6 3,455 583
CASE REPORTS
Entropy as an indicator of cerebral perfusion in patients with increased intracranial pressure
James Khan, Ramamani Mariappan, Lashmi Venkatraghavan
July-September 2014, 30(3):409-411
DOI:10.4103/0970-9185.137280  PMID:25190955
Changes in electroencephalogram (EEG) patterns correlate well with changes in cerebral perfusion pressure (CPP) and hence entropy and bispectral index values may also correlate with CPP. To highlight the potential application of entropy, an EEG-based anesthetic depth monitor, on indicating cerebral perfusion in patients with increased intracranial pressure (ICP), we report two cases of emergency neurosurgical procedure in patients with raised ICP where anesthesia was titrated to entropy values and the entropy values suddenly increased after cranial decompression, reflecting the increase in CPP. Maintaining systemic blood pressure in order to maintain the CPP is the anesthetic goal while managing patients with raised ICP. EEG-based anesthetic depth monitors may hold valuable information on guiding anesthetic management in patients with decreased CPP for better neurological outcome.
  4 2,059 279
ORIGINAL ARTICLES
Evaluation of endotracheal intubating conditions without the use of muscle relaxants following induction with propofol and sevoflurane in pediatric cleft lip and palate surgeries
Sunil Rajan, Priyanka Gotluru, Susamma Andews, Jerry Paul
July-September 2014, 30(3):360-365
DOI:10.4103/0970-9185.137268  PMID:25190944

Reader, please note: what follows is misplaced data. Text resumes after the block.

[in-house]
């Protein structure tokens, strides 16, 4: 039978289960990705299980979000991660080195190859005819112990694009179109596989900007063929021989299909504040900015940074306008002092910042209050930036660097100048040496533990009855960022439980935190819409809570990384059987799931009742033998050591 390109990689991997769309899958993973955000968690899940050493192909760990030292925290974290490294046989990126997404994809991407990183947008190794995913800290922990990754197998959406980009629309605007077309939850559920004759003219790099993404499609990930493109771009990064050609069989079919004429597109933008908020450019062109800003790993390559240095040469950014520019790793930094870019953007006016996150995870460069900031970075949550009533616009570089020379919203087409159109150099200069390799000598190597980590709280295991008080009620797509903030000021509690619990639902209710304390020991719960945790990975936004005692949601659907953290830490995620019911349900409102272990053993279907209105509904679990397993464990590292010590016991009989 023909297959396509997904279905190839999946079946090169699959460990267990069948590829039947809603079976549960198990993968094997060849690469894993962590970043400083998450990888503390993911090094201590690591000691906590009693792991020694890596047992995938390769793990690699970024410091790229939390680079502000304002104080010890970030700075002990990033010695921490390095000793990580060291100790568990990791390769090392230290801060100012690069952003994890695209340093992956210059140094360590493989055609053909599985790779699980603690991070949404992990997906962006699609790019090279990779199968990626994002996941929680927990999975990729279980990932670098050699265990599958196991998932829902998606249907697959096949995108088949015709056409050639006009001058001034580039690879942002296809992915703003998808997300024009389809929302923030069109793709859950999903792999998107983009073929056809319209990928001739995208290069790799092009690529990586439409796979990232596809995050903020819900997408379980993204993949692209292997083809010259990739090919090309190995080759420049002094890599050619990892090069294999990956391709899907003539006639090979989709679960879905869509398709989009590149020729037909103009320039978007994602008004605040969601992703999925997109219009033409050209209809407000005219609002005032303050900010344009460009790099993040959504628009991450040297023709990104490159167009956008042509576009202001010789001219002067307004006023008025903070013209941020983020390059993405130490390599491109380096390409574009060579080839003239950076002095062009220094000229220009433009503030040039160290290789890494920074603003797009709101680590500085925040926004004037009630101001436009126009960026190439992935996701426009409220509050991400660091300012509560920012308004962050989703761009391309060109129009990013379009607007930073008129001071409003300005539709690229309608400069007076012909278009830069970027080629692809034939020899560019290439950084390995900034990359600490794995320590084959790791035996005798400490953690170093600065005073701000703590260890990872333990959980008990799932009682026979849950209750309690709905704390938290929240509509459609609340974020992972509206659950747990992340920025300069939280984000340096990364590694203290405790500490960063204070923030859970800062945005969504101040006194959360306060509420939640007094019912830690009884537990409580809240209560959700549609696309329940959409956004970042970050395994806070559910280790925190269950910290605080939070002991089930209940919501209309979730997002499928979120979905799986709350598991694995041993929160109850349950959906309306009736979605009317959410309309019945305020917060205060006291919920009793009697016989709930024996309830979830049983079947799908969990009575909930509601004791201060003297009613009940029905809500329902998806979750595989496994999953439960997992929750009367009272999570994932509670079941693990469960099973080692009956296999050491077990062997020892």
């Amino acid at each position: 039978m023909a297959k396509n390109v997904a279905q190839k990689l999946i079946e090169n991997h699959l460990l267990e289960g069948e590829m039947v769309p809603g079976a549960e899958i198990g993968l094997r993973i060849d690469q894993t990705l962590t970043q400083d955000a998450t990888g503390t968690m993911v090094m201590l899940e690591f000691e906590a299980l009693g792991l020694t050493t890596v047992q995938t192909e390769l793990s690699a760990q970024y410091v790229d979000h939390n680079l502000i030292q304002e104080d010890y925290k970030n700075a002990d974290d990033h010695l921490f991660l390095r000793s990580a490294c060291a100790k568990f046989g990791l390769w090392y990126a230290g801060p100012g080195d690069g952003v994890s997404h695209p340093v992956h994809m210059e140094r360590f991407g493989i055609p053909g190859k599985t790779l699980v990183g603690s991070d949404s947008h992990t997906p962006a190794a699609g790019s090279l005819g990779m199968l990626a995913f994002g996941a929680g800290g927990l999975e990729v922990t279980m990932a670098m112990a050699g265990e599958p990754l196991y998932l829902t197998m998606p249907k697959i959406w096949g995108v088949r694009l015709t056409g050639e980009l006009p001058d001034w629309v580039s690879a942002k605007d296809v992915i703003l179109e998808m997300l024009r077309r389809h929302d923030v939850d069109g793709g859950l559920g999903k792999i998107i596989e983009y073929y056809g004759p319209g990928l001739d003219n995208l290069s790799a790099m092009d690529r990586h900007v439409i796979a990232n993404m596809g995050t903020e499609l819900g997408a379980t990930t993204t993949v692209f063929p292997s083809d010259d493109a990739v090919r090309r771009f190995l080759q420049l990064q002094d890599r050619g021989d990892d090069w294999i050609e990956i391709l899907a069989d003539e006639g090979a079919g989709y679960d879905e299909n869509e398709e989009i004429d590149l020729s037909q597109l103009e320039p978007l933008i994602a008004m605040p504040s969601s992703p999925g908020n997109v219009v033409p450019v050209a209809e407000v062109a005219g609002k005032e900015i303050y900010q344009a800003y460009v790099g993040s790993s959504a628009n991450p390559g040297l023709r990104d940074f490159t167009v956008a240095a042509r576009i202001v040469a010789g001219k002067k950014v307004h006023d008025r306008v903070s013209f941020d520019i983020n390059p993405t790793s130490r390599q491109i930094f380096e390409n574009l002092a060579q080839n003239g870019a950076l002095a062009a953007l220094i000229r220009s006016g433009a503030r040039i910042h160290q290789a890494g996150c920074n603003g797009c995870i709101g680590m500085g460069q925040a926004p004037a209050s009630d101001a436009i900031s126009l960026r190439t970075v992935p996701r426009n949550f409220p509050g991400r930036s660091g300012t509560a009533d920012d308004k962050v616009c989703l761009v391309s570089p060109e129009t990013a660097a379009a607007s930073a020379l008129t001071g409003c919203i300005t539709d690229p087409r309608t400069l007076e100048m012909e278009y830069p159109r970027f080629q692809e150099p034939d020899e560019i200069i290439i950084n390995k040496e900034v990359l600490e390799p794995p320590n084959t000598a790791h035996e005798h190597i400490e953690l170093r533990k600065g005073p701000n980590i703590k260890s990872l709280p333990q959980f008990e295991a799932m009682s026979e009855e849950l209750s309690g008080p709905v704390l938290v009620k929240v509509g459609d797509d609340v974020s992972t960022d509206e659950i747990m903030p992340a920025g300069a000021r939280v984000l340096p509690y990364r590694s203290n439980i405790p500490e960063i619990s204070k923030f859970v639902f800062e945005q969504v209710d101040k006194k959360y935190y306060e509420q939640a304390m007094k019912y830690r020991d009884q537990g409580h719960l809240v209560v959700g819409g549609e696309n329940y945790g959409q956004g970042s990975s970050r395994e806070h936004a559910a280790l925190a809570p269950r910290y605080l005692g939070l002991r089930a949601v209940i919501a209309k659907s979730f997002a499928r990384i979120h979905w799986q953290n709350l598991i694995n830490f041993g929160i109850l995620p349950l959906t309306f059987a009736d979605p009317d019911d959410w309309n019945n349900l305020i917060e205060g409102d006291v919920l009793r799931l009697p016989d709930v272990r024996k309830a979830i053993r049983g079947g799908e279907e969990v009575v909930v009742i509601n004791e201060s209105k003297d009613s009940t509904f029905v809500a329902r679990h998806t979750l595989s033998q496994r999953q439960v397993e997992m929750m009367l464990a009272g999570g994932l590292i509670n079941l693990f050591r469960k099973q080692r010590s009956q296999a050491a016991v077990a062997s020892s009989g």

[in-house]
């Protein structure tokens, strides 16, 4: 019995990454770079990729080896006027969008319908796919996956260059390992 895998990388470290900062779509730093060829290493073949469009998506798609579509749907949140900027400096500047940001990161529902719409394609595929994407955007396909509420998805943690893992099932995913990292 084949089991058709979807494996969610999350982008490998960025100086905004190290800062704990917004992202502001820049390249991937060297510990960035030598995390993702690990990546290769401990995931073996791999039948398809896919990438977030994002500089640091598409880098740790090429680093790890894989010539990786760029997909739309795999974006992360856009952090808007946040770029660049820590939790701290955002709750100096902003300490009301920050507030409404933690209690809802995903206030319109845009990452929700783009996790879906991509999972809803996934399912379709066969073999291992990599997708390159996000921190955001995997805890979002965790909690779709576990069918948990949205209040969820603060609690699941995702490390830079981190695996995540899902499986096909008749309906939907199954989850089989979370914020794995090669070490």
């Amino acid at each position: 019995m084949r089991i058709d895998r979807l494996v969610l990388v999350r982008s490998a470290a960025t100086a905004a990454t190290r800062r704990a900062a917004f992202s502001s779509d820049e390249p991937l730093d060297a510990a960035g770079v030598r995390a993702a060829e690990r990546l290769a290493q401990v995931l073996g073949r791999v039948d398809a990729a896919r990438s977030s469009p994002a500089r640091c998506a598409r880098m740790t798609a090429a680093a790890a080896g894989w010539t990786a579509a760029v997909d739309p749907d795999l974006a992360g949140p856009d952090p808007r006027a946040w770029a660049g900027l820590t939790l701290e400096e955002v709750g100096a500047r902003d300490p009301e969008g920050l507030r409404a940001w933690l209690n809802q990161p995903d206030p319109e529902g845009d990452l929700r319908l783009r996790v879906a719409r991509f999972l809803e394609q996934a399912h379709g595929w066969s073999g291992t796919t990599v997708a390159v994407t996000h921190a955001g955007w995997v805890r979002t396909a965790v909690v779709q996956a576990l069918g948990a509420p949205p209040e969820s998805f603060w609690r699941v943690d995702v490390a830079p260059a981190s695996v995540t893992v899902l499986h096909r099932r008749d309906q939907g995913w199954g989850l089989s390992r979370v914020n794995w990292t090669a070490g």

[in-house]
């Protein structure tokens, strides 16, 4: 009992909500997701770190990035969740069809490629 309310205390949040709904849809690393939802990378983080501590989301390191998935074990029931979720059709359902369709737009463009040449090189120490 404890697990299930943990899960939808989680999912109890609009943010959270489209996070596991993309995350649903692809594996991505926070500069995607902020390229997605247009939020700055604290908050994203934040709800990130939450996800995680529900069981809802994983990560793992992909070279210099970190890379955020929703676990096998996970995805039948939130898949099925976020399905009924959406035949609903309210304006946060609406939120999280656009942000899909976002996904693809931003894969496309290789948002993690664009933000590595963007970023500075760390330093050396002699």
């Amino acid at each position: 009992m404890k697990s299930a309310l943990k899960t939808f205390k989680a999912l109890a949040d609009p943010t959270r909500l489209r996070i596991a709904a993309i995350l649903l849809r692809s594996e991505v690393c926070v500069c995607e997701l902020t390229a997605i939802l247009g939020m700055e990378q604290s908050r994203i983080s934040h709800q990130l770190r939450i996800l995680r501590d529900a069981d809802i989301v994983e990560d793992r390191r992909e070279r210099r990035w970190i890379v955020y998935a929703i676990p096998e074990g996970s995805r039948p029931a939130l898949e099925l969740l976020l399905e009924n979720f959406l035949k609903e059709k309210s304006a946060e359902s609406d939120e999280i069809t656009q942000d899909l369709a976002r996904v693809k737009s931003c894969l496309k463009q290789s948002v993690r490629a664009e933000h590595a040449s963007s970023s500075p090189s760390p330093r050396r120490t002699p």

Background and Aims: Children with facial clefts are usually difficult to intubate and it is considered safer to keep them spontaneously breathing while securing the airway. This prospective comparative study was conducted to evaluate endotracheal intubating conditions in pediatric patients undergoing cleft surgeries, without the use of muscle relaxants following induction with propofol and sevoflurane. Materials and Methods: Sixty patients aged 1month to 3 years, were randomly allocated into two equal groups. Anesthesia was induced with sevoflurane 8% in oxygen in group 1 and with propofol 3 mg/kg in group 2. Laryngoscopy and intubation were attempted 150 s after induction in both groups and ease of laryngoscopy, position of vocal cords, degree of coughing, jaw relaxation, and limb movements were assessed and scored. Total score of 5 was considered excellent, 6-10 good, 11-15 poor, and 16-20 bad. Total score ≤ 10 was considered clinically acceptable, and >10 as clinically unacceptable. Chi-square and Wilcoxon Mann-Whitney tests were used to analyze data. Results: There was no significant difference between groups when ease of laryngoscopy was compared. Sevoflurane induced patients had significantly better position of vocal cords at intubation and the propofol group had significantly more episodes of coughing. Significantly less number of patients had limb movements in sevoflurane group. There was no significant difference in degree of jaw relaxation between groups. The sevoflurane group had significantly better total scores and clinically acceptable intubating conditions. Conclusion: Sevoflurane 8% in oxygen provides clinically acceptable intubating conditions without use of muscle relaxants in pediatric cleft patients.